Company standard operating procedures and operation manuals may specify what level of automation to use for each phase of flight. But these can only be generic guidelines. Task saturation can be avoided by delegating mundane tasks to automation, while focusing on handling emergencies or abnormal procedures.
Take over when you’ve got to!
Lastly, a word of caution: you should not shy away from taking over manual control when the situation so demands (apart from rotorcraft flight manual procedures that specify “Fly Manually”).
On March 14, 2017, Rescue 116, a Sikorsky S-92 operating for the Irish Coast Guard, flew into an outcrop called Black Rock Island that was uncharted on the aircraft’s enhanced ground proximity warning system (EGPWS). As per the preliminary report issued by the Irish Air Accident Investigation Unit, a low altitude autopilot mode that reduces warning boundaries and look-ahead distances was in use at the time of accident. This visual flight rules-only mode was used by night in patchy mist and fog, with a cloud base of 300 to 400 feet, occasional light rain/drizzle and gale force winds. The crew reportedly received an “Altitude, Altitude” aural alert 26 seconds before the crash while flying at 200 feet/75 knots on an autopilot-flight management system (FMS) coupled mode.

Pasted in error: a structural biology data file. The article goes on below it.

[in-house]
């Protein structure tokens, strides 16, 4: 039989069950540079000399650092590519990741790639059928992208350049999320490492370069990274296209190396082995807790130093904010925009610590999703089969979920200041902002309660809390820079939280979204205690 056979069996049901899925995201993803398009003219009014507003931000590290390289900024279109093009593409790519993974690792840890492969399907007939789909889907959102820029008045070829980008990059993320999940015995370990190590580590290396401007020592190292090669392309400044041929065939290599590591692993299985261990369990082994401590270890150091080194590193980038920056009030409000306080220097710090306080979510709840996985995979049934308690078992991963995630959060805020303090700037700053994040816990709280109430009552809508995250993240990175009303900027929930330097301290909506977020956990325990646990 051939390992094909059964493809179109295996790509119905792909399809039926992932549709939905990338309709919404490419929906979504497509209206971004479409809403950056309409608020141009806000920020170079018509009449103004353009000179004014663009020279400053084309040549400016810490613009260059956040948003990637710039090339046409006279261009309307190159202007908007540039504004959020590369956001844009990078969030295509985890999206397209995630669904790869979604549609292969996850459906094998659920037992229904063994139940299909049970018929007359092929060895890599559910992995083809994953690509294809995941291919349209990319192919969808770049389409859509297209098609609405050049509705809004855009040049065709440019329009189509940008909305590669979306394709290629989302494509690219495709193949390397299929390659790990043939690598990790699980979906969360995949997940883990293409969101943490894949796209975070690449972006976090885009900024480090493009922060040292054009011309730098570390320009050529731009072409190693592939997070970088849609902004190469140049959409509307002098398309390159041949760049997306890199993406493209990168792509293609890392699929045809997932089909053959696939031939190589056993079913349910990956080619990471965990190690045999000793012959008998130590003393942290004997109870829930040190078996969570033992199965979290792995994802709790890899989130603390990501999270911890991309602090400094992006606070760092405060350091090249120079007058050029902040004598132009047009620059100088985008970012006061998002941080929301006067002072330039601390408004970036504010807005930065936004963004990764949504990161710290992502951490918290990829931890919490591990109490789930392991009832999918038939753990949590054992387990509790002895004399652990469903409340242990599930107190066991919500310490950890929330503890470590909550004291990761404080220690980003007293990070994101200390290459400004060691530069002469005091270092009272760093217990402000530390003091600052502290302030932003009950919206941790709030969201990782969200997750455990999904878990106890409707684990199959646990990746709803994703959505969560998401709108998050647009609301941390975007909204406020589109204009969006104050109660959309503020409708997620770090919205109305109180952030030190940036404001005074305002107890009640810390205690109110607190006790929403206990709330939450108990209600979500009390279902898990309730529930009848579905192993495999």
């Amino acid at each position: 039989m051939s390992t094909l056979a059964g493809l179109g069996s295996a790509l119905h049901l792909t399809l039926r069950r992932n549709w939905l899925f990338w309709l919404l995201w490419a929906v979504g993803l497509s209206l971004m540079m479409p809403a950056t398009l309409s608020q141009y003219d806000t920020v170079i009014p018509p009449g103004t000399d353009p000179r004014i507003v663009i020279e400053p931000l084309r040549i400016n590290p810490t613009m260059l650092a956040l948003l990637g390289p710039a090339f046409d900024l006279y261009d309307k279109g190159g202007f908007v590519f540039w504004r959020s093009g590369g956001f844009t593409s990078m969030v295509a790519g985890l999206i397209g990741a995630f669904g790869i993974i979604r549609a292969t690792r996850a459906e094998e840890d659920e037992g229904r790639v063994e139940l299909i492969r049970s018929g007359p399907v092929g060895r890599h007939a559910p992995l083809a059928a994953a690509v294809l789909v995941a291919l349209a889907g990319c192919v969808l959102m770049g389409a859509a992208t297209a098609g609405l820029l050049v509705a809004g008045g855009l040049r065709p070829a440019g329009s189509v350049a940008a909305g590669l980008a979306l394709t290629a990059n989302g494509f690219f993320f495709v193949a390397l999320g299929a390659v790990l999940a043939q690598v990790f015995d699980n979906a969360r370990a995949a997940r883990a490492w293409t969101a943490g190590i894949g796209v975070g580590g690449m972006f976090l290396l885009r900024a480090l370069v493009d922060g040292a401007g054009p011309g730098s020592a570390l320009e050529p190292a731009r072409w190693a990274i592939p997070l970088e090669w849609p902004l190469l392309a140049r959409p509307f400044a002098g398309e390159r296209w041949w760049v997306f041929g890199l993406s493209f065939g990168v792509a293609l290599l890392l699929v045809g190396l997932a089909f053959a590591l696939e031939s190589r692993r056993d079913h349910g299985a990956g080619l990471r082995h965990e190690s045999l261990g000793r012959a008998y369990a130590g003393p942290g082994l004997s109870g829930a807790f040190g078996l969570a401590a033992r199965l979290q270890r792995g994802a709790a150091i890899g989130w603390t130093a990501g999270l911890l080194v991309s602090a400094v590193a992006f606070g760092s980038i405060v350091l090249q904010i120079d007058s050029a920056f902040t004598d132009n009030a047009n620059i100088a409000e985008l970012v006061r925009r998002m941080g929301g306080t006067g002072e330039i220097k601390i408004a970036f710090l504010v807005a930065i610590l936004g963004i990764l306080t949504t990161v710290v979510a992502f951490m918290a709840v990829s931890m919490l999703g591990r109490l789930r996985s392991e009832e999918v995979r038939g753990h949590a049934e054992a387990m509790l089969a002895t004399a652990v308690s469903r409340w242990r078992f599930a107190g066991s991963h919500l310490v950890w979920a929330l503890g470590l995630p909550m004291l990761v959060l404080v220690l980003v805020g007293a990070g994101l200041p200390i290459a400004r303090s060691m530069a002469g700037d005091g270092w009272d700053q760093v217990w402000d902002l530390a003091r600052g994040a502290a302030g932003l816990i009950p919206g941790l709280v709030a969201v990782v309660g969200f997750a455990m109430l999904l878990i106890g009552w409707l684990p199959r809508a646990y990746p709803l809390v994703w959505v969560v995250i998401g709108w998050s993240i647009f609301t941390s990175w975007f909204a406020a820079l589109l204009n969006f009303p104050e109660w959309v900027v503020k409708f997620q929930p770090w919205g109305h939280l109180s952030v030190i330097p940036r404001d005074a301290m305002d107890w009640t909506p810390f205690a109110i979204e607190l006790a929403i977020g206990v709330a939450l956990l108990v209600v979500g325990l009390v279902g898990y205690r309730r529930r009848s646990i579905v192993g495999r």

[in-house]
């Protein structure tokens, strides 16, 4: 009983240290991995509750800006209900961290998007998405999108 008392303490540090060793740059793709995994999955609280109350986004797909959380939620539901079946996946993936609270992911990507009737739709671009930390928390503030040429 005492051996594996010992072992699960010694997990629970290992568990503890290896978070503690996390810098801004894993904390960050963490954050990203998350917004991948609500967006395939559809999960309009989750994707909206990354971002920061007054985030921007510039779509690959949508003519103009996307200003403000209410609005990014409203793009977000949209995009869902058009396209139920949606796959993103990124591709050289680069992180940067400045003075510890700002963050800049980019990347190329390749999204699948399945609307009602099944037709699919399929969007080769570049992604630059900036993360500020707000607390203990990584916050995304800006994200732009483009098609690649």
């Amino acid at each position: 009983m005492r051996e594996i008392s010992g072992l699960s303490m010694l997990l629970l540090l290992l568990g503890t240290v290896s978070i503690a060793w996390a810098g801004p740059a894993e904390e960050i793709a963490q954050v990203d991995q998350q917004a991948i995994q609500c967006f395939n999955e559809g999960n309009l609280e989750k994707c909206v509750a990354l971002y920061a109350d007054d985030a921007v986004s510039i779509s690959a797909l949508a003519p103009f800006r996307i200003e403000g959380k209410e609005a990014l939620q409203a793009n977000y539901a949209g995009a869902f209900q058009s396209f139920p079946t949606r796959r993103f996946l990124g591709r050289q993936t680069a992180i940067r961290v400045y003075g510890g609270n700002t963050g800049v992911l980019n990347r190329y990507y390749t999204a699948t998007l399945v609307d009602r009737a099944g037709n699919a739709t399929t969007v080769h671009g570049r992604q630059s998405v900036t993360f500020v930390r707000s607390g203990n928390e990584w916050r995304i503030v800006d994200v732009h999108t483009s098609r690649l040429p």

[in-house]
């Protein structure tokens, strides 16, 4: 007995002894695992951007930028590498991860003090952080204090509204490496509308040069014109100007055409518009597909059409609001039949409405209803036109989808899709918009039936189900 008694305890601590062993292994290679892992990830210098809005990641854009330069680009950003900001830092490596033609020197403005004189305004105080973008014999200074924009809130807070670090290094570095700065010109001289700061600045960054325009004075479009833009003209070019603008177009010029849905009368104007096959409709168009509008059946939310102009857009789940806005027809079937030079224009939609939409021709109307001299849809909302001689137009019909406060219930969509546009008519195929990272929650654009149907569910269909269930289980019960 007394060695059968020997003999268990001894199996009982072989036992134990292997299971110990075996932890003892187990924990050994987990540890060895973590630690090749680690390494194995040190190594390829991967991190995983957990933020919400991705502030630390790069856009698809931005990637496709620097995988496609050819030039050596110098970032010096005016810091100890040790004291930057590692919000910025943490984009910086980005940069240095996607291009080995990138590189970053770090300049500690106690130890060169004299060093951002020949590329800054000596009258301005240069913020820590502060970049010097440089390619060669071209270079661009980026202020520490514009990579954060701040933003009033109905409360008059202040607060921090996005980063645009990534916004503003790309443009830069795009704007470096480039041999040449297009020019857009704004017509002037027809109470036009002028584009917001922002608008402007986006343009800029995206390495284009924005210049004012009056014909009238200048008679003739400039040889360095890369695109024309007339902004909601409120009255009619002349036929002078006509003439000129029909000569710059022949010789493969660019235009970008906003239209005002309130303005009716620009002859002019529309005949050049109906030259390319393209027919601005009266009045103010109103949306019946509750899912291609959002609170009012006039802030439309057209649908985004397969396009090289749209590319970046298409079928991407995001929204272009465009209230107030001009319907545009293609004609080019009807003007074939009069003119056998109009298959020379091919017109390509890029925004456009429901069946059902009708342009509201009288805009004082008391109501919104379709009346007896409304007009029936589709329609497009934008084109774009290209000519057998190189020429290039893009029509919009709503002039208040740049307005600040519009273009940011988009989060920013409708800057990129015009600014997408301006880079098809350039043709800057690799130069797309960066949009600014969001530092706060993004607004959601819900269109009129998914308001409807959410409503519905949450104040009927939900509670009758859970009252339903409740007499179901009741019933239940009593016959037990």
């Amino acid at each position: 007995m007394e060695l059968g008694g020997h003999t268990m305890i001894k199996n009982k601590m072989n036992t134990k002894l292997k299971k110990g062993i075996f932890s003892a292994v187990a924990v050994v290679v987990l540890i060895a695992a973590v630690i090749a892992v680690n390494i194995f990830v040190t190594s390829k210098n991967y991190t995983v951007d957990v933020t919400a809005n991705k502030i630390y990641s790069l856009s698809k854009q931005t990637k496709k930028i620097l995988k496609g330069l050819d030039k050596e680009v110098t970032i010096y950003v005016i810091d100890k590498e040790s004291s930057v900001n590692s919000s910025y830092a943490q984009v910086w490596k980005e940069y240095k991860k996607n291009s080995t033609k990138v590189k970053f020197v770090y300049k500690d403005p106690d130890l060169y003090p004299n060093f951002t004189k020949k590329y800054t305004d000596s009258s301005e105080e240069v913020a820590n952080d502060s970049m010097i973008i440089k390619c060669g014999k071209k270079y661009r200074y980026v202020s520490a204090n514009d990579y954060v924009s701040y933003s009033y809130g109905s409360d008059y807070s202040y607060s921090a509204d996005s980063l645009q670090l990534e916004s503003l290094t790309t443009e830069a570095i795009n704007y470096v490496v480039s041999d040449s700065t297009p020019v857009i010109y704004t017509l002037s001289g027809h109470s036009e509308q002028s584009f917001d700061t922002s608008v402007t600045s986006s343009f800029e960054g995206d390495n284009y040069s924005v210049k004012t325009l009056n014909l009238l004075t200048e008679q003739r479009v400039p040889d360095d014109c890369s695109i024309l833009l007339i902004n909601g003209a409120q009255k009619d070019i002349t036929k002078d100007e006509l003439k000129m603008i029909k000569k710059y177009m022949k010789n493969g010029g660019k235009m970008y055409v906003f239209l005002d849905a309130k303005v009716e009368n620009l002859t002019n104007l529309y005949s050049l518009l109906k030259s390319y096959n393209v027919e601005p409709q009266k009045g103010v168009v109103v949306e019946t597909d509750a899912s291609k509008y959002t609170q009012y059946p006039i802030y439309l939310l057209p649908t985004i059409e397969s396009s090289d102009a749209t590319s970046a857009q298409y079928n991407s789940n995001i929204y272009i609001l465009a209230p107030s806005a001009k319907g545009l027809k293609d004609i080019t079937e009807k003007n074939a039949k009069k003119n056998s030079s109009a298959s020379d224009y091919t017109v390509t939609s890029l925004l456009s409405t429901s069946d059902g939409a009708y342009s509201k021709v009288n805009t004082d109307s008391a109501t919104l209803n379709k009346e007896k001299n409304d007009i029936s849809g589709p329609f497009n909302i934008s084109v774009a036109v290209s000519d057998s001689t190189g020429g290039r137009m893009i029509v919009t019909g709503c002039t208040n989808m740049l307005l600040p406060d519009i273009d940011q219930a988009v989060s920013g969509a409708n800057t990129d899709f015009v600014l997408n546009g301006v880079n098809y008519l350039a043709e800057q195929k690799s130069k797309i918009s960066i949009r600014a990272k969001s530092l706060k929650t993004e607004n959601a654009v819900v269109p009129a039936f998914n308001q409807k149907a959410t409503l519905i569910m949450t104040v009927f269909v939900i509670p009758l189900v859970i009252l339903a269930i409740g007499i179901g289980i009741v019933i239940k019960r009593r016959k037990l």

If the crew had initiated immediate recovery action by stepping down to a lower mode of automation, or manually taking over controls, it probably would have saved the day. Instead, a heading change was initiated using the “Heading” mode even as a rear crewmember interjected with increasing urgency: “Come right now, come right, COME RIGHT.”
The helicopter, equipped with a host of new generation devices like EGPWS, FMS, multimission management systems, AFCS, electrooptic/infrared camera system, dual radio altimeters, and weather radar hit the ground and crashed into the sea with loss of four lives.
Automation, like fire, is a great slave, but a bad master. There is no magic pill for all situations. The abiding mantra remains “aviate, navigate, communicate.” If you are flying with George, understand his modes and moods. What level of automation is appropriate for a particular situation is best left for you to glean from the examples above, rotorcraft flight manuals and discussion with your peers and instructors. Grabbing the controls and pressing all the wrong buttons is not an option.
A great article.
Some discussion on recognizing when George is malfunctioning might be an add on. Often we revert to hand flying because we haven’t practiced with automation recently; and, we’re uncomfortable with the unfamiliar.
Straying from expected aircraft attitudes, associated with configurations of flight, may be the first symptom that George is misbehaving.
I’m a sim instructor; I’ve seen even the most seasoned pilot decide to hand fly after misinterpreting what George was doing well. Knowing the aircraft attitude appropriate for the configuration of flight would have been beneficial.